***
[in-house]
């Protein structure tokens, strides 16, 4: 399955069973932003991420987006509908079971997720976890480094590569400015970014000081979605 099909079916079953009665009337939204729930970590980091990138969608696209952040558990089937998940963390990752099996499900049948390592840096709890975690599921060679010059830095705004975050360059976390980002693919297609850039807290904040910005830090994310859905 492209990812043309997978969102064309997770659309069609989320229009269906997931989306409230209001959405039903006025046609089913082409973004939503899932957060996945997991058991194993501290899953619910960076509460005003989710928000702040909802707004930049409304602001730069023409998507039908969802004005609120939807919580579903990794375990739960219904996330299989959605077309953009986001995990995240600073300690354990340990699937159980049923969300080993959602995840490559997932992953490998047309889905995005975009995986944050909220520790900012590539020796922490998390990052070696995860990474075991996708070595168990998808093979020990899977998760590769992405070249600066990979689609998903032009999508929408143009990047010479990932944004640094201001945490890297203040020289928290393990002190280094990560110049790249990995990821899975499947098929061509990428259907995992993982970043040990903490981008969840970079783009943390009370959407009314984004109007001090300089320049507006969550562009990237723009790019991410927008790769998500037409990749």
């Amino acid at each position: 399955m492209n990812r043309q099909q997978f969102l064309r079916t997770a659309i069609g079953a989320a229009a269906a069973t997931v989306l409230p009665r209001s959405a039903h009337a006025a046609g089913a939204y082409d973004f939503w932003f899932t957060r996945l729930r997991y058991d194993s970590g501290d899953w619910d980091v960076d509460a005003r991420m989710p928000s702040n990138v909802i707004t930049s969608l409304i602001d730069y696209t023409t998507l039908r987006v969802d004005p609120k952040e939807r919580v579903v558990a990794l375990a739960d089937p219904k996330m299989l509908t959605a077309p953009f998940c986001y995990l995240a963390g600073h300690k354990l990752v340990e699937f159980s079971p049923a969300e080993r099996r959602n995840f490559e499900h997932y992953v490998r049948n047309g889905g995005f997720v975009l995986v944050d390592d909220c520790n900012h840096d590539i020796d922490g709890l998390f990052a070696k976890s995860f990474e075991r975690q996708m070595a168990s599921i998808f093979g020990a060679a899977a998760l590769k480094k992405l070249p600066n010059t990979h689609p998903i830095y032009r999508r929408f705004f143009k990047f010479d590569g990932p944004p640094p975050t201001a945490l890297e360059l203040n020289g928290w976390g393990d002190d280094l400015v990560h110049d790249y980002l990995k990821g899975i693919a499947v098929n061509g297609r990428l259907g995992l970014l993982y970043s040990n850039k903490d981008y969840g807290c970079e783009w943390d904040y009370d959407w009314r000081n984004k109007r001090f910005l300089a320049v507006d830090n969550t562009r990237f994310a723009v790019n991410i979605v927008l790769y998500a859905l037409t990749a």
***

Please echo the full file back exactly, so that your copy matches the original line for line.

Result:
[in-house]
């Protein structure tokens, strides 16, 4: 399955069973932003991420987006509908079971997720976890480094590569400015970014000081979605 099909079916079953009665009337939204729930970590980091990138969608696209952040558990089937998940963390990752099996499900049948390592840096709890975690599921060679010059830095705004975050360059976390980002693919297609850039807290904040910005830090994310859905 492209990812043309997978969102064309997770659309069609989320229009269906997931989306409230209001959405039903006025046609089913082409973004939503899932957060996945997991058991194993501290899953619910960076509460005003989710928000702040909802707004930049409304602001730069023409998507039908969802004005609120939807919580579903990794375990739960219904996330299989959605077309953009986001995990995240600073300690354990340990699937159980049923969300080993959602995840490559997932992953490998047309889905995005975009995986944050909220520790900012590539020796922490998390990052070696995860990474075991996708070595168990998808093979020990899977998760590769992405070249600066990979689609998903032009999508929408143009990047010479990932944004640094201001945490890297203040020289928290393990002190280094990560110049790249990995990821899975499947098929061509990428259907995992993982970043040990903490981008969840970079783009943390009370959407009314984004109007001090300089320049507006969550562009990237723009790019991410927008790769998500037409990749």
């Amino acid at each position: 399955m492209n990812r043309q099909q997978f969102l064309r079916t997770a659309i069609g079953a989320a229009a269906a069973t997931v989306l409230p009665r209001s959405a039903h009337a006025a046609g089913a939204y082409d973004f939503w932003f899932t957060r996945l729930r997991y058991d194993s970590g501290d899953w619910d980091v960076d509460a005003r991420m989710p928000s702040n990138v909802i707004t930049s969608l409304i602001d730069y696209t023409t998507l039908r987006v969802d004005p609120k952040e939807r919580v579903v558990a990794l375990a739960d089937p219904k996330m299989l509908t959605a077309p953009f998940c986001y995990l995240a963390g600073h300690k354990l990752v340990e699937f159980s079971p049923a969300e080993r099996r959602n995840f490559e499900h997932y992953v490998r049948n047309g889905g995005f997720v975009l995986v944050d390592d909220c520790n900012h840096d590539i020796d922490g709890l998390f990052a070696k976890s995860f990474e075991r975690q996708m070595a168990s599921i998808f093979g020990a060679a899977a998760l590769k480094k992405l070249p600066n010059t990979h689609p998903i830095y032009r999508r929408f705004f143009k990047f010479d590569g990932p944004p640094p975050t201001a945490l890297e360059l203040n020289g928290w976390g393990d002190d280094l400015v990560h110049d790249y980002l990995k990821g899975i693919a499947v098929n061509g297609r990428l259907g995992l970014l993982y970043s040990n850039k903490d981008y969840g807290c970079e783009w943390d904040y009370d959407w009314r000081n984004k109007r001090f910005l300089a320049v507006d830090n969550t562009r990237f994310a723009v790019n991410i979605v927008l790769y998500a859905l037409t990749a």